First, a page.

When teams game plan for Avon’s potent offense, they must make a choice.
Most teams don’t have the personnel to devote extra players to the secondary to limit the Eagles’ passing game and stop the run, as evidenced by Avon’s convincing 38-14 opening-round playoff win over Toledo St. Francis de Sales. The Knights limited Avon’s passing game to a relatively modest evening, but were run over by Gerett Choat and the rushing game to the tune of 178 yards and four touchdowns.
Perrysburg, with a talented secondary, likely will try the opposite tonight when the Yellow Jackets take on the Eagles in Huron in a Division II, Region 4 semifinal: Play man-to-man in the secondary on the Eagles’ talented corps of receivers and attempt to shut down Choat.
That’s music to the ears of senior wideouts Rhys Ratino and Braeden Friss, who could be twins: They walk the same. They talk the same. They wear consecutive numbers, 10 and 11. They’re just about equal in size. And, most importantly for Avon, they’re both excellent receivers in an offense that depends on precision, timing and their talent.
“We’ll see what happens,” Avon coach Mike Elder said. “I think (Perrysburg) is going to play a lot of man to man and challenge us, but I like our receivers and I think we can get some separation against them if they play all man.”
Separation separates the duo. Friss (listed at 5-foot-10 and 160 pounds) and Ratino (6-0, 165), are not Calvin Johnson-like, physical freaks of nature. When they got to the big field and the varsity program as sophomores, they weren’t terribly polished players.
But two years later, they’ll be starting their 25th games together Friday, experience that is reserved for only the best of the best in an Avon program that, as Elder said last week, most often replaces seniors with seniors.
This season, Friss has caught 64 passes for 945 yards and 13 touchdowns, while Ratino has 40 catches for 622 yards and 10 touchdowns.
“I’m proud of those guys because they dedicated themselves to Avon football year round and made themselves better in the offseason,” Elder said. “They’re team captains, and you don’t get there by just being good players. You have to do the right things academically, athletically and socially. They’re intelligent and coachable.”
In their own words
Given their similarities, why not let each player to describe what the other does well? They’ve been teammates for years and are well-versed in each other’s abilities.
“He’s not the biggest or the fastest, but his route running is awesome,” Ratino said of his buddy. “He’s the best on the team for sure. He makes plays, too. If the ball is thrown to him, it’s not going to hit the ground. He’s going to make a play.”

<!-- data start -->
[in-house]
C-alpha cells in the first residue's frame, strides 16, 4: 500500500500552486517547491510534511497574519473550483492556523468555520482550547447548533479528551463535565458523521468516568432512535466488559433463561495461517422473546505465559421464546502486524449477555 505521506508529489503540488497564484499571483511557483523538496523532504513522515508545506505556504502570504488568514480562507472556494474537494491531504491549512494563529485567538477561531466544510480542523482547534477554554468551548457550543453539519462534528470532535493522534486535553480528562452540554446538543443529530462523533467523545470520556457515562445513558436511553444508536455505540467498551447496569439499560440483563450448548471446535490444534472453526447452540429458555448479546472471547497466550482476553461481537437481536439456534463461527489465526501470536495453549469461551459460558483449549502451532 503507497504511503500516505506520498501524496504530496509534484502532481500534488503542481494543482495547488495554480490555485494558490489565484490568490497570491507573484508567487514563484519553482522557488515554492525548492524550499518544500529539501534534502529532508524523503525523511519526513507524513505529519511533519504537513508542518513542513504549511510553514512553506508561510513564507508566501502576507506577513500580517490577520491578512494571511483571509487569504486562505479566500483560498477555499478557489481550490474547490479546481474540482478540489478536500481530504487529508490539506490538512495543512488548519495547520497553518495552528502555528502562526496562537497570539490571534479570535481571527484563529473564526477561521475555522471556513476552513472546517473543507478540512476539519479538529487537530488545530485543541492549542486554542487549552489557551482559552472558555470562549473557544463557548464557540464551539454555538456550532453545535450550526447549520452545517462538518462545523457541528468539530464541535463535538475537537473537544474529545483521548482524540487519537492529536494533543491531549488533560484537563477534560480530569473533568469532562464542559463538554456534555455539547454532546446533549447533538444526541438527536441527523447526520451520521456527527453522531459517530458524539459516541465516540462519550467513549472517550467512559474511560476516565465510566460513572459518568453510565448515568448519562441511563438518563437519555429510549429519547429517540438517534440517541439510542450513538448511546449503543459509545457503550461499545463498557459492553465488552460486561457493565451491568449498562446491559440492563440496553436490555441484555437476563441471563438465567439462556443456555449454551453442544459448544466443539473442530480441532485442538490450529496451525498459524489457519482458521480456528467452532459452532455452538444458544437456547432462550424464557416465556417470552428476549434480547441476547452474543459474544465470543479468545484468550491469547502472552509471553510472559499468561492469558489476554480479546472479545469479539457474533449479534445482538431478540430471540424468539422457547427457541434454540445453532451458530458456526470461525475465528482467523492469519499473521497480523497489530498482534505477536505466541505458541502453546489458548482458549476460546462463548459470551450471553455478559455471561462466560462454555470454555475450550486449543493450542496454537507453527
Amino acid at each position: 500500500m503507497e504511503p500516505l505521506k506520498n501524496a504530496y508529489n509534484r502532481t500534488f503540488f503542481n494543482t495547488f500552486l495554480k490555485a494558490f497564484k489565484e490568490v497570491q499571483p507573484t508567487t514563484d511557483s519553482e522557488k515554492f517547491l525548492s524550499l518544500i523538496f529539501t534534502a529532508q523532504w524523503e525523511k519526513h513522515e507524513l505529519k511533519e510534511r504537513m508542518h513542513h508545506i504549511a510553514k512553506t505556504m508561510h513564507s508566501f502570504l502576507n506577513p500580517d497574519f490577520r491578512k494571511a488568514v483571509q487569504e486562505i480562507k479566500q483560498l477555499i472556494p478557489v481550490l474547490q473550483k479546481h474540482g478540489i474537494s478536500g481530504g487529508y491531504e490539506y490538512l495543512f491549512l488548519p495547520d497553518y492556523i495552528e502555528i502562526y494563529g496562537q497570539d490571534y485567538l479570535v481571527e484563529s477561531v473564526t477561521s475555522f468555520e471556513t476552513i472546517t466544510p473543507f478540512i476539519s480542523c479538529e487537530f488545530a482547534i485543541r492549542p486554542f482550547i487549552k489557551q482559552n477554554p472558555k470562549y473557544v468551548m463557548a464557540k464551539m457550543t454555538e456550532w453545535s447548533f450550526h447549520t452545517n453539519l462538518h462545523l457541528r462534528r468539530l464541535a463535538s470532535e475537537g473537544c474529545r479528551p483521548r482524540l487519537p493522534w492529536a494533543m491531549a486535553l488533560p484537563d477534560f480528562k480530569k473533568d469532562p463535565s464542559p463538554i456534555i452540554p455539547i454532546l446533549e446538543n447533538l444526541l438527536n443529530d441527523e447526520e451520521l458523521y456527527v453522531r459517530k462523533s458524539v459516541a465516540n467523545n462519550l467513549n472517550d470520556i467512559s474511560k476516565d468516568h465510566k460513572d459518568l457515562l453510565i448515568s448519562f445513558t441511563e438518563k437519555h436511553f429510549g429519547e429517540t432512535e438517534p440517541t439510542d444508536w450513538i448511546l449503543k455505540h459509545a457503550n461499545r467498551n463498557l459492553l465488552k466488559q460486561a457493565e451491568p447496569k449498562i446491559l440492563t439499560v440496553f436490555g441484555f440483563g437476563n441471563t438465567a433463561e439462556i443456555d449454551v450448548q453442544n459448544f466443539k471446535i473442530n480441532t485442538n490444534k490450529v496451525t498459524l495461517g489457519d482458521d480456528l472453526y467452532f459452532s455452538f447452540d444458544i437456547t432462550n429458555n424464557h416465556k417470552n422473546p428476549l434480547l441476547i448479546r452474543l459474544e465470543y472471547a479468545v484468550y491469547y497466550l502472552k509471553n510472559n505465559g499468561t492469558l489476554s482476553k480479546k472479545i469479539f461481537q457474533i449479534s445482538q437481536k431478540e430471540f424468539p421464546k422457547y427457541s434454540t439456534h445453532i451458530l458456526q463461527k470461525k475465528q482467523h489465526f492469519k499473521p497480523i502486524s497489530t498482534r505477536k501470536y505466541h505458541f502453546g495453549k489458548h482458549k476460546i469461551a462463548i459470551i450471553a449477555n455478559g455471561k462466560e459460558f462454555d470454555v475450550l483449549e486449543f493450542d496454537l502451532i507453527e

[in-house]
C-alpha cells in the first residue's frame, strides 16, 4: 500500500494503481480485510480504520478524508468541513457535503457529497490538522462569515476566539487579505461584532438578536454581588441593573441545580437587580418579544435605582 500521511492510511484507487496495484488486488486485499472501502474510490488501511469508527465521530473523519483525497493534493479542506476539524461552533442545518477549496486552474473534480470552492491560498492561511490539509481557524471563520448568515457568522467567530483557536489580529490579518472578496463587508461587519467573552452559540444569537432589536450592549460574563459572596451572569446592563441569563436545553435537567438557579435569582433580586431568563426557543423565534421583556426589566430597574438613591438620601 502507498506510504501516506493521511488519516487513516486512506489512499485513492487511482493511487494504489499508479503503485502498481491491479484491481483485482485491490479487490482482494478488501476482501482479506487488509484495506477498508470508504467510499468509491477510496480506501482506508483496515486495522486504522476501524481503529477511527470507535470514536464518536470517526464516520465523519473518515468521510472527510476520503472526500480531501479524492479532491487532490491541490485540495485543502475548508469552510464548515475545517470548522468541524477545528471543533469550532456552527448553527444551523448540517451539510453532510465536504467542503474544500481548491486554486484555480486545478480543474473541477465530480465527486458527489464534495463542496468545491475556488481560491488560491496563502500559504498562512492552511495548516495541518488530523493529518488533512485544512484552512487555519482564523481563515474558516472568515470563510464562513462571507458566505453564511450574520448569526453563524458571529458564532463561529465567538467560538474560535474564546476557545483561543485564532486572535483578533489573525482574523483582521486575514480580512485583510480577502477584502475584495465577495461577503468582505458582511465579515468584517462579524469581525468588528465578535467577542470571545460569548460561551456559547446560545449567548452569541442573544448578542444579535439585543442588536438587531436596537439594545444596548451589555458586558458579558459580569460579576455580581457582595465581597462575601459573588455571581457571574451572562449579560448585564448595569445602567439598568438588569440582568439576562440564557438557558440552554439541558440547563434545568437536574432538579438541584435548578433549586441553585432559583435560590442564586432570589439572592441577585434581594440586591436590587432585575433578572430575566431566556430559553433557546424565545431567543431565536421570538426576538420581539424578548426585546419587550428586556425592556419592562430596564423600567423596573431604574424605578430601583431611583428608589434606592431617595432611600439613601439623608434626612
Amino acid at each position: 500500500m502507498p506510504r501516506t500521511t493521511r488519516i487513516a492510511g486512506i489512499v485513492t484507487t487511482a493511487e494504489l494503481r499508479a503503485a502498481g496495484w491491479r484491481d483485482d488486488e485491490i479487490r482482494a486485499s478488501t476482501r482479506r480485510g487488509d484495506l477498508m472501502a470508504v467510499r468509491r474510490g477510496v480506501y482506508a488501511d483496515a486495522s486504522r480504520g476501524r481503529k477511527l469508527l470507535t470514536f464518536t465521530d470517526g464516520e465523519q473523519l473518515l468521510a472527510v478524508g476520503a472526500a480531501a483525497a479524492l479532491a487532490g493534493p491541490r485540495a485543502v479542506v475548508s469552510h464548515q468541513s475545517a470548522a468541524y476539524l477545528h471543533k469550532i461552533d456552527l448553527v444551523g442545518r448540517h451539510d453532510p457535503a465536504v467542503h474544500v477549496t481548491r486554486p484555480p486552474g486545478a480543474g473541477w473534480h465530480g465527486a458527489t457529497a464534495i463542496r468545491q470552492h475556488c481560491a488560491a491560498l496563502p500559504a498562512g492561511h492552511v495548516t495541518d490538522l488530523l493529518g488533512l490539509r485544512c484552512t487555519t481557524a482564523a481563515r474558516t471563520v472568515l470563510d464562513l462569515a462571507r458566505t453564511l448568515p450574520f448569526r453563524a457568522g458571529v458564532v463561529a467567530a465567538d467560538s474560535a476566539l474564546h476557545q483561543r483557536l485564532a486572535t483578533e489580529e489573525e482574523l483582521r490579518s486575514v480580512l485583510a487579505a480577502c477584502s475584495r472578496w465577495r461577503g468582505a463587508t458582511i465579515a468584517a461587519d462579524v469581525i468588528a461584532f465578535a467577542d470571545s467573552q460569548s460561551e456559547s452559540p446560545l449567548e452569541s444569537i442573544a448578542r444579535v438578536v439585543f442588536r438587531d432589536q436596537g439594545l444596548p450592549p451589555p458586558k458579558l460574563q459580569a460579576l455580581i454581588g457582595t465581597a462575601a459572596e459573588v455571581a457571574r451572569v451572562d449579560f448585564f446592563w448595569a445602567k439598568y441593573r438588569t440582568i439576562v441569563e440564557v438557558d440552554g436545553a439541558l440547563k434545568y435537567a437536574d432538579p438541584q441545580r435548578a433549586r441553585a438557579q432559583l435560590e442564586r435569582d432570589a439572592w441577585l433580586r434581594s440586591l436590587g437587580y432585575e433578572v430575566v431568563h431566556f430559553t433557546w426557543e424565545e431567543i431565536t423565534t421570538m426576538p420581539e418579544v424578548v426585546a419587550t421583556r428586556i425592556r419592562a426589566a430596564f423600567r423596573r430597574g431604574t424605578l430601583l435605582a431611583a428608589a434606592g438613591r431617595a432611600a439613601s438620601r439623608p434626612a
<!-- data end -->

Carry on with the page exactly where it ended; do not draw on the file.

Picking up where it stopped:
Friss on Ratino: “He’s very explosive off the ball, and he has great ability to make a play with the ball in his hands, once he’s caught it. He’s very emotionally attached, too. He takes this personal and that’s helped him have success.”
The stat sheet, meanwhile, impressive and indeed indicative of the large impact the duo has had on games, tells only half the story. Friss caught seven passes for 71 yards and a touchdown against St. Francis de Sales, while Ratino was kept off the stat sheet, which reflects, Elder and receivers coach Ryan Magyary said, about 1 percent of Ratino’s impact on the game.
Take Friss’ touchdown, midway through the third quarter, that gave the Eagles a 31-14 lead and all but cemented the victory: Ratino, lined up on the same side as Friss, ran a “mesh” route — in, out and up — and in the process occupied a defender long enough for Friss to easily catch Tommy Glenn’s pass, uncovered.
Had the Knights been in zone, Ratino could have been an option. Instead, against man to man, Friss had about the easiest catch of his career, thanks to Ratino.
Or, take Ratino’s impact in the run game: Choat, a sophomore, ran through big holes for 149 yards, made possible by the Eagles’ offensive line, the heavy attention paid to Friss and Ratino, and Friss and Ratino’s blocking on the edges.
“When they’re not catching the ball, they’re either blocking in the run game or taking attention away from other players and helping them be successful,” Elder said. “We were able to run the ball on Friday and that’s a luxury. (Ratino) especially has a huge role in that run-game success. He’s one of the best blocking wide receivers we’ve had.”
What they’re relied on for most, though, is catching the ball, and each player says the other helps them do it. After all, there’s only so much talent on opponents’ defensive units to go around.
“Opponents try to lock us down,” Friss said, “but that’s more difficult when there are two of us making plays. It’s easier when you have one go-to guy, they can bracket that guy. But when you have a player on each side of the field, it’s tough, especially when Tommy is on and puts the ball where he wants to.”
And if Perrysburg adjusts to take them away, well, that’s just part of the job description: If not catching touchdowns, the duo will block, be a decoy or whatever else it takes to help their teammates have success and put the Eagles into next week’s regional final for the third straight year.
“Our receivers know that any time the ball is thrown to you, if you’re in there, you have to make the catch. They all pride themselves on that,” Magyary said. “But some teams do try to take them away, so we talk about taking what they give us. We’ve won games throwing a lot, we’ve won games running a lot. Last week was a game when our run game was clicking.”